For reprint, send e-mail to: Alfred E. Szmidt
Accurate understanding of the organization of the existing genetic diversity and the factors shaping it is the prerequisite for devising any reasonable gene conservation programme. Different types of genetic markers have been applied to describe and to measure the existing diversity. However, insights into many aspects of plant genetic system are limited by various shortcomings of the available markers. To date, allozyme electrophoresis has been the most widely used technique to study the genetic diversity of plant populations. The main advantages of allozyme markers are the ease of screening of many individuals at a relatively low cost. However, allozymes reveal only limited portion of the existing genetic variation. DNA based markers appear more appropriate in this respect. In contrast to allozyme markers, any coding or non-coding portion of the genome can be sampled with DNA markers and used for genetic analysis. Among different types of DNA markers, RFLPs have been most widely used, owing to clearly defined variants and genomic origin. The limiting factors for their application in population studies are mainly the cost, time, and the availability of suitable probes. Recently introduced, PCR technique have furnished a wide array of new DNA markers that in several respects are superior to RFLPs. The PCR-based markers require very small amounts of DNA, are technically simpler, cheaper, and less labour intensive than RFLPs. The speed and convenience of PCR reaction permits screening of a larger number of individuals than is possible with other types of DNA markers. Furthermore, unlike allozyme markers for which optimal protocols must be developed separately for each species, standard PCR protocols are readily applicable to virtually any organism. The kind of information revealed by this method chiefly depends on the choice of primer(s). Random priming (RAPD) is a quick and convenient approach for fast screening of nuclear genome variation (see Figure 1). In combination with better separation methods, random priming can also provide the fingerprinting resolution - DNA amplification fingerprinting (DAF). Genetic information contained within the cytoplasmic genomes of higher plants is distinct from that of the nuclear genome. Variation of each of these genomes can be analyzed by employing genome-specific primers. Alignment of known gene sequences from various organisms enables construction of consensus primers that can be applied to other species for which the sequence data is not available. For instance, in combination with restriction fragment analysis, we are able to use this approach for studies chloroplast and mitochondrial gene variation in a wide range of plant species (see Figure 2 and Figure 3 for examples). Fast accumulation of sequence data warrants that soon many additional nuclear and cytoplasmic genes can be studied in a similar way.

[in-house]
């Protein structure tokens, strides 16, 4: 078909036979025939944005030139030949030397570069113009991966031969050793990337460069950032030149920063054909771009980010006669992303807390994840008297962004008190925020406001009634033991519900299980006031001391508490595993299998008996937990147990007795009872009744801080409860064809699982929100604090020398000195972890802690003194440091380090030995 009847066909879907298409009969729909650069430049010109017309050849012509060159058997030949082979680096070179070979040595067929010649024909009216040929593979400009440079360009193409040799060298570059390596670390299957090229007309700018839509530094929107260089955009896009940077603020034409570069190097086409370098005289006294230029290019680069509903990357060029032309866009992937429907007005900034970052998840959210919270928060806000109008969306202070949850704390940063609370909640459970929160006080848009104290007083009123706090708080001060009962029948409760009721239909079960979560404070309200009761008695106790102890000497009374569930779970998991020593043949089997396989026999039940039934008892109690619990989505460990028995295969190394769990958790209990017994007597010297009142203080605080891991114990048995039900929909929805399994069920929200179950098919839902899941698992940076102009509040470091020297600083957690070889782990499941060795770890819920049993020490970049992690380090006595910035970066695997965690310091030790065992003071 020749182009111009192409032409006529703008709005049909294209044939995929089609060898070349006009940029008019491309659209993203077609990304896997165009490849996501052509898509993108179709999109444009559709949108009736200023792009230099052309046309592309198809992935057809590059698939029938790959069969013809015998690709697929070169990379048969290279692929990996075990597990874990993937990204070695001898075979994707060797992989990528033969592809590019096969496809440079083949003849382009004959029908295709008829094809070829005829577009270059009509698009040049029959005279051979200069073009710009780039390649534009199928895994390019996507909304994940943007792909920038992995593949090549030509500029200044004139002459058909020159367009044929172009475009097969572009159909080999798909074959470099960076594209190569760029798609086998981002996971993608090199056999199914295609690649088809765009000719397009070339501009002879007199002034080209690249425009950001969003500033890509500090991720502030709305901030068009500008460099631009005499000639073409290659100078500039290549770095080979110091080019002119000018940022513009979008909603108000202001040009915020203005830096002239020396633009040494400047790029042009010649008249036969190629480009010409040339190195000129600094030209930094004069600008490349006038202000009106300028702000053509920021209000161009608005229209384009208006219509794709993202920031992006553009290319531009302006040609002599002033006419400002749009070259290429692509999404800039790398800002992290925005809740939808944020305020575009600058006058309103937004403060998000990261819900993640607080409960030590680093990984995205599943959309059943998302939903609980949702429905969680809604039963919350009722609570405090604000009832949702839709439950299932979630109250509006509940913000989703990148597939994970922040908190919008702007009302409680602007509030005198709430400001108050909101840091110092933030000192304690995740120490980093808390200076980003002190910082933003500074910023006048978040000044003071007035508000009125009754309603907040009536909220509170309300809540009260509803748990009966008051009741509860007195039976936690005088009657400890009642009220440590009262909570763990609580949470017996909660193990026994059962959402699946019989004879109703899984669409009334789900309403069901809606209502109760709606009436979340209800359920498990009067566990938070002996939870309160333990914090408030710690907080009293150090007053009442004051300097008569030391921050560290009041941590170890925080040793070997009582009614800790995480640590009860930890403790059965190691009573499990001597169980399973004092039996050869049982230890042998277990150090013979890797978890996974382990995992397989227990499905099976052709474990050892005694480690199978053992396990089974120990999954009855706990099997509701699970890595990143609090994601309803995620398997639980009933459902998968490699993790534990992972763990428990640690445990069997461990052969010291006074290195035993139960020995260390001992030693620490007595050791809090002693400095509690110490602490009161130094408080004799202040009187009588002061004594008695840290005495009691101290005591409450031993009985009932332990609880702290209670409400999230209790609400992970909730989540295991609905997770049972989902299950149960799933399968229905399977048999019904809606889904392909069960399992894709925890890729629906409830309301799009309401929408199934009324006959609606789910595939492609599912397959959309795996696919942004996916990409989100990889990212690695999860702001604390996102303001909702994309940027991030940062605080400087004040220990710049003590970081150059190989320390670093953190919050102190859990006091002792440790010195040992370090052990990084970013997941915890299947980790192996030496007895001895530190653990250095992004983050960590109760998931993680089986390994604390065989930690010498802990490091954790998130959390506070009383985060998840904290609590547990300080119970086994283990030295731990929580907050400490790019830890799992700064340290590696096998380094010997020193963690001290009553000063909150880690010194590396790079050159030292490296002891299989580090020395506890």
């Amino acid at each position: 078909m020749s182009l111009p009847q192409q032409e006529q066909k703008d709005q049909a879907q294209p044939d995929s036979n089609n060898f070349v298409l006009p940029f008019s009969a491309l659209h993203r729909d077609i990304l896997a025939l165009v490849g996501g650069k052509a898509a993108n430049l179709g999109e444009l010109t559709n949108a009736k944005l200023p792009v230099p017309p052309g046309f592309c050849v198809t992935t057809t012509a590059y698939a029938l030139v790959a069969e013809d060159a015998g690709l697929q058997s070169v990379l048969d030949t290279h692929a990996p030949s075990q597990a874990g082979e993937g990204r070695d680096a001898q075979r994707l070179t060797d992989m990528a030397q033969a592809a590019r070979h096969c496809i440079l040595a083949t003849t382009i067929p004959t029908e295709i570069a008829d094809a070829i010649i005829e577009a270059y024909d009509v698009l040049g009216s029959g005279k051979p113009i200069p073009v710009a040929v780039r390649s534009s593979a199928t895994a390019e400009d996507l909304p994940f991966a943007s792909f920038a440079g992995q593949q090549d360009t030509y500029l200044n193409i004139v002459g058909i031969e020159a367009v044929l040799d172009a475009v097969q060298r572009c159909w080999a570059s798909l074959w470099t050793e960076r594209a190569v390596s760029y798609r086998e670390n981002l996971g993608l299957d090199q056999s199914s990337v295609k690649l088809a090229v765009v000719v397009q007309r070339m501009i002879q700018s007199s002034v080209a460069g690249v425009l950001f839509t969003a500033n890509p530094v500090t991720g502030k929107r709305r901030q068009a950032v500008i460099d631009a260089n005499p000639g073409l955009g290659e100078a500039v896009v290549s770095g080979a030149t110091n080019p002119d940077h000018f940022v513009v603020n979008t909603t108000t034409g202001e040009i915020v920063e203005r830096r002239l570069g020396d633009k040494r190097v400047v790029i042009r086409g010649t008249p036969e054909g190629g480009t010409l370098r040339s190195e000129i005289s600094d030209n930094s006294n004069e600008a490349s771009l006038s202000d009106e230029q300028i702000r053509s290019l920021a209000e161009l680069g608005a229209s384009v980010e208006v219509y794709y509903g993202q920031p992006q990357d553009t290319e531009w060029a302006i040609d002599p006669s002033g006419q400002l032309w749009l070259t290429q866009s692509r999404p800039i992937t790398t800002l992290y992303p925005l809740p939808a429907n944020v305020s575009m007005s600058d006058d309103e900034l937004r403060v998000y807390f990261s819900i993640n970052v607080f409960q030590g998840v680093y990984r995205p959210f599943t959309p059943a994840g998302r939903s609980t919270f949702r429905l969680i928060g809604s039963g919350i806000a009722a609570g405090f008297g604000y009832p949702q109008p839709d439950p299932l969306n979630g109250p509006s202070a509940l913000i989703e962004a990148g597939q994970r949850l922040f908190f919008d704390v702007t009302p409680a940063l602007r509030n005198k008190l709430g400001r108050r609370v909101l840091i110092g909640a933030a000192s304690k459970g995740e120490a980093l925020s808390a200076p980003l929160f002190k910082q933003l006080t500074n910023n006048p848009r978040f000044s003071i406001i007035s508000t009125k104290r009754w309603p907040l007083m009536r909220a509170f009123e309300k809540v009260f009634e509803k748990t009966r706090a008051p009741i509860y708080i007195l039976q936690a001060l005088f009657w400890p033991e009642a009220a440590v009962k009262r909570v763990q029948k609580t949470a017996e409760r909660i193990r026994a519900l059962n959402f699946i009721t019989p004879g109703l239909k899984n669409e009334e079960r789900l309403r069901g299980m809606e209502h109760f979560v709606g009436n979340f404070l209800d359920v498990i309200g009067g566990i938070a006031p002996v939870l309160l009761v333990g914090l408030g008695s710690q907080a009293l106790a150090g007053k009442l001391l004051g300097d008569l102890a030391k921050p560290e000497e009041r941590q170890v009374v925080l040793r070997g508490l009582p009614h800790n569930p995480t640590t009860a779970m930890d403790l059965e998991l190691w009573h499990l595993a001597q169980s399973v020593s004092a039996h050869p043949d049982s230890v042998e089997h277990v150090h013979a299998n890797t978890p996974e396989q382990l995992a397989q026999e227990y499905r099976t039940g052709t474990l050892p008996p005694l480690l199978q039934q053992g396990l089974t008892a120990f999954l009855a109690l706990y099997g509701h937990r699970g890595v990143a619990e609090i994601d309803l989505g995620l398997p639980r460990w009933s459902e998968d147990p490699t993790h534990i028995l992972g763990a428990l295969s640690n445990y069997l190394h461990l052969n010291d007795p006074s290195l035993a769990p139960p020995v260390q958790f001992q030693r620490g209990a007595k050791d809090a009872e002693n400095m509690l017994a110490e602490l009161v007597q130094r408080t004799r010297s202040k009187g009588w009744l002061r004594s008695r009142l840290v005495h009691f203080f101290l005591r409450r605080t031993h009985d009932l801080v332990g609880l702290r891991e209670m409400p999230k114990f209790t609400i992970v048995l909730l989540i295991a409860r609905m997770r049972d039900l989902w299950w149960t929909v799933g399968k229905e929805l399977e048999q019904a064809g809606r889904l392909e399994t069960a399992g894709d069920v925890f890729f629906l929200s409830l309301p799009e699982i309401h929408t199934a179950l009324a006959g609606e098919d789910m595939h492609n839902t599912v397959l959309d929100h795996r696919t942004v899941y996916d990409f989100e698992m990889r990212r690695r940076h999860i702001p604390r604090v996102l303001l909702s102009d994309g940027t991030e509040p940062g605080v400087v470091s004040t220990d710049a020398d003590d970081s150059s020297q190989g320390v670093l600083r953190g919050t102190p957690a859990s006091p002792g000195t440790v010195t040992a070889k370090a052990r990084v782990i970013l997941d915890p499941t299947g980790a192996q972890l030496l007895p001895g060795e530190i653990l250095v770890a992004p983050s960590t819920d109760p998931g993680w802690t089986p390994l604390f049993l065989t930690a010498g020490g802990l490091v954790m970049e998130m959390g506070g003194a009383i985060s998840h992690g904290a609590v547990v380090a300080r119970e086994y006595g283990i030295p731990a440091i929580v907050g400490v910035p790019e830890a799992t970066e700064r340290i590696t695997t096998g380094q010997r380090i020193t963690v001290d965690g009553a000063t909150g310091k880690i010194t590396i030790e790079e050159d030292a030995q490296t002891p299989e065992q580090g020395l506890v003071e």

by Alfred E. Szmidt